Academic Integrity: The principle of academic integrity requires that all work submitted for evaluation and course credit be the original, unassisted work of the student. Cheating or plagiarism including borrowing, copying, purchasing or collaborating on work, except for group projects arranged and approved by the professor, or otherwise submitting work that is not the student's own, violates this principle and will not be tolerated. Students who have any questions regarding whether or not specific circumstances involve a breach of academic integrity are advised to review the Academic Integrity Policy and procedure and/or discuss them with the professor.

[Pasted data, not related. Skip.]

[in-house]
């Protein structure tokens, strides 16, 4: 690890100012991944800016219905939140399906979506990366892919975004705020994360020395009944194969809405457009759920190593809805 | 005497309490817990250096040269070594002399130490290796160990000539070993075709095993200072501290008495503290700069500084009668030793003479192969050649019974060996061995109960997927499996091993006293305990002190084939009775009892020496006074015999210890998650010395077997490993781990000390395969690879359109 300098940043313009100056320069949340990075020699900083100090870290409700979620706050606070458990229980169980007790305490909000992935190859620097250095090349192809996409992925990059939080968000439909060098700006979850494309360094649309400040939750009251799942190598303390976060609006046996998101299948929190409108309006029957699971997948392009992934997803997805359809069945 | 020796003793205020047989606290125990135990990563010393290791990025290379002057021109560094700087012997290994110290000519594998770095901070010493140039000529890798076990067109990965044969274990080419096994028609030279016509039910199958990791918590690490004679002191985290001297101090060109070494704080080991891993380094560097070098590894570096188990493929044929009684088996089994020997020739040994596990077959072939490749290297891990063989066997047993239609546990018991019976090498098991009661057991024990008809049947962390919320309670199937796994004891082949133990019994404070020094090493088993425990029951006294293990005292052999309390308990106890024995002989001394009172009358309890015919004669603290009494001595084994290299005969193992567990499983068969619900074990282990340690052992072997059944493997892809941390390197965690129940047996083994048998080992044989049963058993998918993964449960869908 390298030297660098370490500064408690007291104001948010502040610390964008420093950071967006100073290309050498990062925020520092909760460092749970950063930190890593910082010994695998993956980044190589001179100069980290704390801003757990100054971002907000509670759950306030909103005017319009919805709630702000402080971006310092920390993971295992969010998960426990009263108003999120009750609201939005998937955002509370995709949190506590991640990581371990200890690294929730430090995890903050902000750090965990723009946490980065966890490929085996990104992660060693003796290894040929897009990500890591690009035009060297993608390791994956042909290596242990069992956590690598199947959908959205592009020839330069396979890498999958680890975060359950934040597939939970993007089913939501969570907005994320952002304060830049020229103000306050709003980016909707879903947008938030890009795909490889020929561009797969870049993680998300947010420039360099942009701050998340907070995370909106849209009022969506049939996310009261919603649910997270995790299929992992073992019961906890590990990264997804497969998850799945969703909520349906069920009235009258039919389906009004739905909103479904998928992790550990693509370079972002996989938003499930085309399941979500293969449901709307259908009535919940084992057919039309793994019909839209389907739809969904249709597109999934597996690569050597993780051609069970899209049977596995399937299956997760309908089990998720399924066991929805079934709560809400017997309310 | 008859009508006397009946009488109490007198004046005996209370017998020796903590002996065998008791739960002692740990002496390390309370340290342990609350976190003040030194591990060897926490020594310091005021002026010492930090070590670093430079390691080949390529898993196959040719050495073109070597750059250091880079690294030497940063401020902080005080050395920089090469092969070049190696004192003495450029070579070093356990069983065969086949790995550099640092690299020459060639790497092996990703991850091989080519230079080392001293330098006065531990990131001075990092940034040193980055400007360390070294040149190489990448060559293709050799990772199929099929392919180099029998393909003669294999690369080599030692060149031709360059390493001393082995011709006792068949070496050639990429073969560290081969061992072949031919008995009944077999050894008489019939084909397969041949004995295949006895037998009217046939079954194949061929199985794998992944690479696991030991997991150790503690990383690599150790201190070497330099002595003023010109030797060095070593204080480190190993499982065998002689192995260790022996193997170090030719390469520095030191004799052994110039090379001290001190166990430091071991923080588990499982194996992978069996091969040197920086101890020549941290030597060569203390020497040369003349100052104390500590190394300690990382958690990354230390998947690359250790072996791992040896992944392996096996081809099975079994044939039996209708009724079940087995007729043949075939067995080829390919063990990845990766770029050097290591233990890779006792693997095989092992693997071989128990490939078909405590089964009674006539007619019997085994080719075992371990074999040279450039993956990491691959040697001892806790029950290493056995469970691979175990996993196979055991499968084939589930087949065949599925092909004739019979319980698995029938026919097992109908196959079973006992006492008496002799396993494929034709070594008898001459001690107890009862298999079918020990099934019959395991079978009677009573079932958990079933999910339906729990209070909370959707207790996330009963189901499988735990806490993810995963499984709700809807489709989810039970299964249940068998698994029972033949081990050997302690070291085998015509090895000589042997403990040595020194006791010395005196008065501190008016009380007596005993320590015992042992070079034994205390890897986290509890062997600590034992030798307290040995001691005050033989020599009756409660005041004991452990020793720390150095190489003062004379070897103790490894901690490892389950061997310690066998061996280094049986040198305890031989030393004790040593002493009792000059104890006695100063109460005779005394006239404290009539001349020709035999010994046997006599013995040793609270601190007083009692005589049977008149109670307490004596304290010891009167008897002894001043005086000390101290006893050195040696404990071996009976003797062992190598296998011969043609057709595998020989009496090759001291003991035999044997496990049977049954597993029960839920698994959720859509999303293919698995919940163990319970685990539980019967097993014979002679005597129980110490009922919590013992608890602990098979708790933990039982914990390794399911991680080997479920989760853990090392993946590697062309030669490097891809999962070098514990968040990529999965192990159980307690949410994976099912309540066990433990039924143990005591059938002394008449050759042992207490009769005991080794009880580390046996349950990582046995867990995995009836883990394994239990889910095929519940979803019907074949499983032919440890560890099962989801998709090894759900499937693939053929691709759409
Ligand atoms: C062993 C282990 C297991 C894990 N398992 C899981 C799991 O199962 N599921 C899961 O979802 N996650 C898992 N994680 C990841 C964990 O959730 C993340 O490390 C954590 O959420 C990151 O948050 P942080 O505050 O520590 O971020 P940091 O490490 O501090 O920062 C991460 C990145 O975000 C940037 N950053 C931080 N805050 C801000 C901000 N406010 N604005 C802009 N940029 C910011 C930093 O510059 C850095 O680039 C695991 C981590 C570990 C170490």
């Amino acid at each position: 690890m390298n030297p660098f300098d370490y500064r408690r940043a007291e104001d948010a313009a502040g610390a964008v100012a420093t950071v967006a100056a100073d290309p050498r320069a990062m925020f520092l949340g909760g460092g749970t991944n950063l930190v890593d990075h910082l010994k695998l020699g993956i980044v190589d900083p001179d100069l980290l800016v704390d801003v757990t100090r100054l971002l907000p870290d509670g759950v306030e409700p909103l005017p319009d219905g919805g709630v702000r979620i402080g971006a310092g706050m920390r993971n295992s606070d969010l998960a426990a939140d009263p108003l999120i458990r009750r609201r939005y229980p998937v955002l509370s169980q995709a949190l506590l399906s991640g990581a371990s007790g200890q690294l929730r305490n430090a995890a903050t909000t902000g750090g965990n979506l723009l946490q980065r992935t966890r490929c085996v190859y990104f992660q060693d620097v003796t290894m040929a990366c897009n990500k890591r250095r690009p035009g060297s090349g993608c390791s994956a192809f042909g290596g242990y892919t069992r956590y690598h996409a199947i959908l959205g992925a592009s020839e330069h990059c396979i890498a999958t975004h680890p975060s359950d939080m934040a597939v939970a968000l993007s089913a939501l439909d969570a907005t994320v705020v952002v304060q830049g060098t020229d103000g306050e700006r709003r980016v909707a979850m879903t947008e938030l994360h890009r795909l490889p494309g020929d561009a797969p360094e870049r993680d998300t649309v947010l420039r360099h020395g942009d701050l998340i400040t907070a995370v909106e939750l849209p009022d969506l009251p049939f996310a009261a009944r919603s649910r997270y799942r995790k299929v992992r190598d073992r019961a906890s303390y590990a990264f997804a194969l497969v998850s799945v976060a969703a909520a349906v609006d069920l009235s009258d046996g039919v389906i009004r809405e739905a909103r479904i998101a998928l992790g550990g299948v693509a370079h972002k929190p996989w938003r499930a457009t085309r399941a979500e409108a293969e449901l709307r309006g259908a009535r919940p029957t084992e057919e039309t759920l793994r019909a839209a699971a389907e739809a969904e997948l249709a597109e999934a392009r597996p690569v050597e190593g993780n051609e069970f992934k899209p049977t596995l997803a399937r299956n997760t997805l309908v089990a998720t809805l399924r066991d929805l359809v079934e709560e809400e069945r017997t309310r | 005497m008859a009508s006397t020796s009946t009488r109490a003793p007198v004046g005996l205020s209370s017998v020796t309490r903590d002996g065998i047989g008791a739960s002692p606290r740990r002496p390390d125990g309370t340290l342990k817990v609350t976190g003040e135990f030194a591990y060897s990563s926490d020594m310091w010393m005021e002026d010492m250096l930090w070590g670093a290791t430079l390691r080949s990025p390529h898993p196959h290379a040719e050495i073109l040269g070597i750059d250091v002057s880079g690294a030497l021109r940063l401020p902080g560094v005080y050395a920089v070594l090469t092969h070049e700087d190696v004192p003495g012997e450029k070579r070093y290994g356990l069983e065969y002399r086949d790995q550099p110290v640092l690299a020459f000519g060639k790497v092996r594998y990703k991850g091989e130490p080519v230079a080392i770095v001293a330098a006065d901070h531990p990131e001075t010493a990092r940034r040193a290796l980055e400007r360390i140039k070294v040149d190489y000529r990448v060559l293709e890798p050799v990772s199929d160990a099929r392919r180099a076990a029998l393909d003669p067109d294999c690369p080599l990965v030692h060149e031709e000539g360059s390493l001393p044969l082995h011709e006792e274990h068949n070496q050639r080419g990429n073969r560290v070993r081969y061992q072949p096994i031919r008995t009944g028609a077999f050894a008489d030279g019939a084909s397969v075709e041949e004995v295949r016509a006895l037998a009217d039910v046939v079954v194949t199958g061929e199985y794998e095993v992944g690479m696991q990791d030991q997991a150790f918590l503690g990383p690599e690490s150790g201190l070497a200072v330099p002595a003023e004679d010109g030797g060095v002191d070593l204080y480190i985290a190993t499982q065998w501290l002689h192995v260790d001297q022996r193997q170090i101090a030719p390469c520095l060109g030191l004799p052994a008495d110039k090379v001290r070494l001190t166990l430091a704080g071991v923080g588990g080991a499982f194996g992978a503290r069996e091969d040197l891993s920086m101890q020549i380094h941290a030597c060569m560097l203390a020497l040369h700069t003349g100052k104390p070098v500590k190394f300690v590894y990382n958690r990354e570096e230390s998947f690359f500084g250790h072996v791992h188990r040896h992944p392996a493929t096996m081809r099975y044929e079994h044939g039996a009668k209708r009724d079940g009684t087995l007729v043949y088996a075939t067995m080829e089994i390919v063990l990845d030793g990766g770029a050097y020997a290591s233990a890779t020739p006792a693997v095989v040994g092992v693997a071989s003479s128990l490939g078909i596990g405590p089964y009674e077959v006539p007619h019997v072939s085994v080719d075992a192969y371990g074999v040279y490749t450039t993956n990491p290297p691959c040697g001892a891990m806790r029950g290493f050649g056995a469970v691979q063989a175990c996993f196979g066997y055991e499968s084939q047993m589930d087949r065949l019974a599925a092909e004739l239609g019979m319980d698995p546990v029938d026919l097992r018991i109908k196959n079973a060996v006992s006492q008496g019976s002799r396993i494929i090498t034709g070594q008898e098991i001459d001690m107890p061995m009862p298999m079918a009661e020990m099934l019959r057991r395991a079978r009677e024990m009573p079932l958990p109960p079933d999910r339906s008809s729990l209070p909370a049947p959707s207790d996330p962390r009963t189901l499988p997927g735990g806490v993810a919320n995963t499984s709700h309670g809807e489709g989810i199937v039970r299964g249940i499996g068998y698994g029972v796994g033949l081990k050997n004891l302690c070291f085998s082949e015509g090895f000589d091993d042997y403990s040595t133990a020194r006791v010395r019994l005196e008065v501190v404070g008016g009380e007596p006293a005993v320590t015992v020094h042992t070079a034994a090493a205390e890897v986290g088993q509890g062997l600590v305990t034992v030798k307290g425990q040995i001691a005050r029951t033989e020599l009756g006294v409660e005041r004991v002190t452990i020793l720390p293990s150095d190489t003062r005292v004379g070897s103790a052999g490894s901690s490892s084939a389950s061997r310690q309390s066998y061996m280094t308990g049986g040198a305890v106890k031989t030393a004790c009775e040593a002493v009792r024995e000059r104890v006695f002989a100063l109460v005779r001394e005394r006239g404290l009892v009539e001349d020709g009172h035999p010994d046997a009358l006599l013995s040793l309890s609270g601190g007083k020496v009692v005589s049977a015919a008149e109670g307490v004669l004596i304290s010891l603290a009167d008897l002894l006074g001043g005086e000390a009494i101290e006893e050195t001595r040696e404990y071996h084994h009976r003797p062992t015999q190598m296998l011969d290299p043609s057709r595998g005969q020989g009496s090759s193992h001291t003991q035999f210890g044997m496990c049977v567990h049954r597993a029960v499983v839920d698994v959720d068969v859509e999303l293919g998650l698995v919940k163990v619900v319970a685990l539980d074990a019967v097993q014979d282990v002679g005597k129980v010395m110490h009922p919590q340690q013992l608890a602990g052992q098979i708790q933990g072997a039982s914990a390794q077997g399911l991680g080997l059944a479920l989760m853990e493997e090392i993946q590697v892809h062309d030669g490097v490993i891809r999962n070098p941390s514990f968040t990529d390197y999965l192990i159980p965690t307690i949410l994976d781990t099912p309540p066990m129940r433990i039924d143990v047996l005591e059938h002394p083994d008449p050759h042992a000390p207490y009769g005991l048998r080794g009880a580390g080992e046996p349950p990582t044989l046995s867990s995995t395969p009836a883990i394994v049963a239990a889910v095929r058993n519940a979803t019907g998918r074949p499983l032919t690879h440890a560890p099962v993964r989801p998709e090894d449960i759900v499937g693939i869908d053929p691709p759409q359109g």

Copyright: A majority of the course lectures and materials provided in class and posted in SLATE are protected by copyright. Use of these materials must comply with the Acceptable Use Policy, Use of Copyright Protected Work Policy and Student Code of Conduct. Students may use, copy and share these materials for learning and/or research purposes provided that the use complies with fair dealing or an exception in the Copyright Act. Permission from the rights holder would be necessary otherwise. Please note that it is prohibited to reproduce and/or post a work that is not your own on third-party commercial websites including but not limited to Course Hero or OneNote. It is also prohibited to reproduce and/or post a work that is not your own or your own work with the intent to assist others in cheating on third-party commercial websites including but not limited to Course Hero or OneNote.